This was my third trip to Scotland within a decade, two of which were to visit daughters at the University if Aberdeen. This trip, we drove 1256 miles, mostly the Northern Coastal Road, slept in 8 different hotels or B&B’s, and took 1023 photos. BF was driver extraordinaire, Katie acted as super navigator and I claimed the back seat, nose pressed against the window.
Scotland is blessed with beautiful scenery. Mountains and jutting crags by the seaside are one of God’s best ideas. Throw in a tiny cottage, miles of stone fence and a heard of grazing sheep and you’ve got Scotland.
Our decision not to prearrange most of our overnight lodging worked out fine. We had one close call, “no room in the Inn.” Inverness, Capital of the Highlands, Easter weekend, no reservations, no way. After multiple phone calls and knocking on several doors, we gave up jumping back on the windy road north. Persistence rewarded us with a night in our favorite B&B of the trip: Chrialdon Guest House, Beauly. I love staying in B&B’s. What better way for a traveler to connect with a local than to knock on her front door and ask to stay all night? We lucked out. See picture of BF, Katie and me with Isabelle, proprietor and her son.
Having a slightly fluid schedule allows for serendipitous encounters like the one we experienced on Easter Sunday. Having secured our bed in the small North Coastal town of Thurso, feeling the need to stretch a bit before dinner, we set out for a walk. We happened upon an old cathedral just as the 6:30 evening service was began. The sign read “all welcome.” Hoping for a pipe organ and a rousing chorus of “Up From the Grave He Arose,” we slipped into the back row. Yes, they had a pipe organ which was played for only two songs by a little, old lady who struggled a bit, but the majority of the music was accompanied by a 3-person praise band with more heart than skill. We were totally fascinated, however, by the old, Scottish gentleman (picture #3) who sat in front of us singing every song from his soul, and the tiny, elderly Scottish preacher with a precious accent who spoke for only a few minutes.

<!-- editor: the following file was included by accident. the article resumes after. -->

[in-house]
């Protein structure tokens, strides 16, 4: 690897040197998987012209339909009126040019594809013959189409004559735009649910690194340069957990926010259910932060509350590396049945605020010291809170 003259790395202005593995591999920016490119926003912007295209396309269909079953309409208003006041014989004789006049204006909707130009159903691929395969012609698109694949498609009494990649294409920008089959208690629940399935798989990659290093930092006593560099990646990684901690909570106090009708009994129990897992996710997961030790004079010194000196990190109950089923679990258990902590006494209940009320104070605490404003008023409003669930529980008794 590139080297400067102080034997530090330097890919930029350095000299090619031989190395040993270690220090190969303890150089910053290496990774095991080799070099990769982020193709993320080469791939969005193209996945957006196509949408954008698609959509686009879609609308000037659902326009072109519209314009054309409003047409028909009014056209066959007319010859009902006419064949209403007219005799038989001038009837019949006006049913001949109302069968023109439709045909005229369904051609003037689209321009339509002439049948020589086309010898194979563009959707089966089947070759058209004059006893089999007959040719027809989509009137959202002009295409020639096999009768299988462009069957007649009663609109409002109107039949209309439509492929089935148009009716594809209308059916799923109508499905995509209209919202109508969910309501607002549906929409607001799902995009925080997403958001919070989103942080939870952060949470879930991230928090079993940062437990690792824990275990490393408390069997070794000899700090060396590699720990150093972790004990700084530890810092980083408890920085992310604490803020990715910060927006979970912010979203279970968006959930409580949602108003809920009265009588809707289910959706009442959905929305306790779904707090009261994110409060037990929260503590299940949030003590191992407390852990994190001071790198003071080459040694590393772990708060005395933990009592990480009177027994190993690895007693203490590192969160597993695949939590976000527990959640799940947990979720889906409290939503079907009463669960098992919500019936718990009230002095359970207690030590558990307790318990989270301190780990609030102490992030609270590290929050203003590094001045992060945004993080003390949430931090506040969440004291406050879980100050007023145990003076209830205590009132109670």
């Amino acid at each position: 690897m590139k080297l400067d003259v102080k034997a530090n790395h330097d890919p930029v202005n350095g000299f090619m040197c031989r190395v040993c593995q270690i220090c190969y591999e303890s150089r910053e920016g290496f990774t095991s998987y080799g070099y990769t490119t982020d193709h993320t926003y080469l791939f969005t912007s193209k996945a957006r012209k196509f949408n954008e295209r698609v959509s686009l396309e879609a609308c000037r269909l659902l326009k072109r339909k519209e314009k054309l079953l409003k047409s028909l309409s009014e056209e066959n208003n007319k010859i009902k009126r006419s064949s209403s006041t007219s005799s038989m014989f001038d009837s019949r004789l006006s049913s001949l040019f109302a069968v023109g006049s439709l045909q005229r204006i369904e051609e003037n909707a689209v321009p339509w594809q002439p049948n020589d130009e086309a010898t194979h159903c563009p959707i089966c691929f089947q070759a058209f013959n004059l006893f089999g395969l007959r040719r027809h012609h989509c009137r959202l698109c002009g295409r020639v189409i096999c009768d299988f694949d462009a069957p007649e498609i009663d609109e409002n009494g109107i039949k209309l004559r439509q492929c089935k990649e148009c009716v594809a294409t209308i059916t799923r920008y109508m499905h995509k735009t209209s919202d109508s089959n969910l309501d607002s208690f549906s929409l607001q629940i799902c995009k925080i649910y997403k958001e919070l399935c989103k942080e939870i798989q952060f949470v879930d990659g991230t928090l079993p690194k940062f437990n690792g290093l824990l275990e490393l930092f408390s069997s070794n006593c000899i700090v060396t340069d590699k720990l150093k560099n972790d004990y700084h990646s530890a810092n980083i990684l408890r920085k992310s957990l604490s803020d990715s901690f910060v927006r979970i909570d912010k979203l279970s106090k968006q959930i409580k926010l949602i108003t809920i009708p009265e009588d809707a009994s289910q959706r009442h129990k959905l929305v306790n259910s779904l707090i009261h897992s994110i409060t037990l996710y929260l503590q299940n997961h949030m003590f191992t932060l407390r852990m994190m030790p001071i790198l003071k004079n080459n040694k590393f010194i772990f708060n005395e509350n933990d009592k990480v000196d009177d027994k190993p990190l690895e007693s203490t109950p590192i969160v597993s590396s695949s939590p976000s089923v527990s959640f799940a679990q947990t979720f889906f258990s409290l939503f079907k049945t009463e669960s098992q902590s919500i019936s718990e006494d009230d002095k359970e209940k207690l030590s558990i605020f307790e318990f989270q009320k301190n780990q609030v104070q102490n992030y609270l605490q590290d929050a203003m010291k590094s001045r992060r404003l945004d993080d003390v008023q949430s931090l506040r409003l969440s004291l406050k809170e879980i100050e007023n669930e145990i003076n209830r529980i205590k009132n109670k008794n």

As a foodie, my favorite meal of the day in Scotland is breakfast. Traditional Scottish breakfast includes a starter of assorted cereals, fruit, and toast followed by “cooked breakfast” consisting of eggs, bacon, sausage, tomatoes, mushrooms, haggis and black pudding. BF and Katie braved the haggis, I passed. Tea comes piping hot and coffee is not brewed, but served in a tiny glass carafe, grounds afloat, with a little filter that one uses to push the grounds to the bottom of the pot before drinking. It’s a fun novelty, but I was glad to return to my “filter coffee.”
Following a wonderful adventure, the low point of our trip came while standing in the Chicago airport, exhausted, staring at the huge rip in my all-time favorite suitcase, enduring American Airlines announcement, “your flight to Indianapolis has been cancelled.” Three planes, three barely consumable airline meals, three security pat-downs, and twenty five hours after our wake-up call in Aberdeen, our by taxi pulled into our driveway. Barely inside the back door, we dropped our luggage, two worn out pups, and crawled into our Sleep Number bed.